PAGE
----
|Publication Type:||Journal Article|
|Year of Publication:||2007|
|Authors:||L. O. Oliveira, Huck, R. B., Gitzendanner, M. A., Judd, W. S., Soltis, D. E., Soltis, P. S.|
|Journal:||Am J Bot|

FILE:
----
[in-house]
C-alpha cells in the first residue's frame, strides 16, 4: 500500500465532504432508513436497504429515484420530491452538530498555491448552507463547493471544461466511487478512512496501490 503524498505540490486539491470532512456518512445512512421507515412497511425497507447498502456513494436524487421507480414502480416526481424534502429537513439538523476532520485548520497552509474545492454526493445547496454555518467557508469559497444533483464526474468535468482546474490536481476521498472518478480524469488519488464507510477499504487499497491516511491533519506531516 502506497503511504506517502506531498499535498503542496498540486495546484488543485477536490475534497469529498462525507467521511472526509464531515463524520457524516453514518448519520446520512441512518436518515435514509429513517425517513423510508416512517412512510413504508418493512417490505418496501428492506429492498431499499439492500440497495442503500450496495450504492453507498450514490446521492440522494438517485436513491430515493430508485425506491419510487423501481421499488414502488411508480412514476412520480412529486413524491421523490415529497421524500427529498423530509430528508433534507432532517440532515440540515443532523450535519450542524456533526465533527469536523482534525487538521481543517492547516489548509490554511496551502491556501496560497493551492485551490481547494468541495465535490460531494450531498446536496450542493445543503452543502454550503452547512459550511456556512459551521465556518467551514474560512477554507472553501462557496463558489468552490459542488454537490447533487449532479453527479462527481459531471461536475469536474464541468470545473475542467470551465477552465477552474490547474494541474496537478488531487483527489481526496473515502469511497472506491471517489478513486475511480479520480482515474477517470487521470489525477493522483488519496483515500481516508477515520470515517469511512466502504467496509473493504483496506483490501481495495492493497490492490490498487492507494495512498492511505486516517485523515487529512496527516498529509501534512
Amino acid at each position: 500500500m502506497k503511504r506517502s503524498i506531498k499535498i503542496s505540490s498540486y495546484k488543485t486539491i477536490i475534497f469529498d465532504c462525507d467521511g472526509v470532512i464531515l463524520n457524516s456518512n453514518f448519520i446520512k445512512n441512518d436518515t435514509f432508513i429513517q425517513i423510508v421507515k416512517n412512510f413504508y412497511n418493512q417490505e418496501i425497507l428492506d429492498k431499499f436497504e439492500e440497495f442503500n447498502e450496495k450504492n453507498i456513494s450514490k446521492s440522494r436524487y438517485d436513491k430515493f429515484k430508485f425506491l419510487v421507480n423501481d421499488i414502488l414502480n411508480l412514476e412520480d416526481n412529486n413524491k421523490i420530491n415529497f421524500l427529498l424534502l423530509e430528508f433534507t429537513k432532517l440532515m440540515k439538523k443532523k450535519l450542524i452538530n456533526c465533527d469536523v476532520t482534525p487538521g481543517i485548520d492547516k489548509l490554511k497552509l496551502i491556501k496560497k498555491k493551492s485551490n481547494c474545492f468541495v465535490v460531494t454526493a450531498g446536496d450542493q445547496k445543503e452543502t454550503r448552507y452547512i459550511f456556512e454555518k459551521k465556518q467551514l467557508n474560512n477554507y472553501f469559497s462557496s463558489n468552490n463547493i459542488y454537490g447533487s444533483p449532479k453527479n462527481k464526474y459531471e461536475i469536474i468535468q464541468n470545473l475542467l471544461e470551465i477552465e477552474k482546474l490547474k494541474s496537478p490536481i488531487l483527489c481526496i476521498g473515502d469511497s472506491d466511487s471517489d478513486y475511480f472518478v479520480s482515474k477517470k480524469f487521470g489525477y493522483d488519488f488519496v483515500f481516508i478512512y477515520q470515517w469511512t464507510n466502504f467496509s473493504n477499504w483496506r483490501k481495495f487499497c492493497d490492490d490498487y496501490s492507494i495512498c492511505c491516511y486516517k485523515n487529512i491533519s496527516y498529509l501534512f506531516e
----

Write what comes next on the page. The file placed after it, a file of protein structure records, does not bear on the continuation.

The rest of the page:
Dicerandra, an endemic mint of the southeastern United States, comprises nine species, all of which are threatened or endangered and restricted to sandhill vegetation and a mosaic of scrub habitats. Molecular phylogenetic analyses of Dicerandra based on data from the nuclear and plastid genomes for all 13 taxa of the genus, identified two strongly supported clades, corresponding to the four annual and to the five perennial species of Dicerandra. However, the nuclear and plastid trees were incongruent in their placement of two perennial taxa, D. cornutissima and D. immaculata var. savannarum, perhaps due to ancient hybridization or to lineage sorting. Based on these analyses, the widespread D. linearifolia is not monophyletic, with populations of D. linearifolia var. linearifolia falling into either western or eastern clades. The western clade, comprising populations of D. linearifolia var. linearifolia and var. robustior, occurs in an area drained by rivers flowing toward the Gulf of Mexico, whereas the eastern clade, comprising populations of D. linearifolia var. linearifolia, D. densiflora, D. odoratissima, and D. radfordiana (i.e., all the annual species), occupies a region drained by rivers flowing to the Atlantic Ocean. Although this pattern of genetic differentiation between populations from these two river drainages has been documented in several animal species, it has not previously been reported for plants. A revised subgeneric classification is presented to reflect the annual and perennial clades.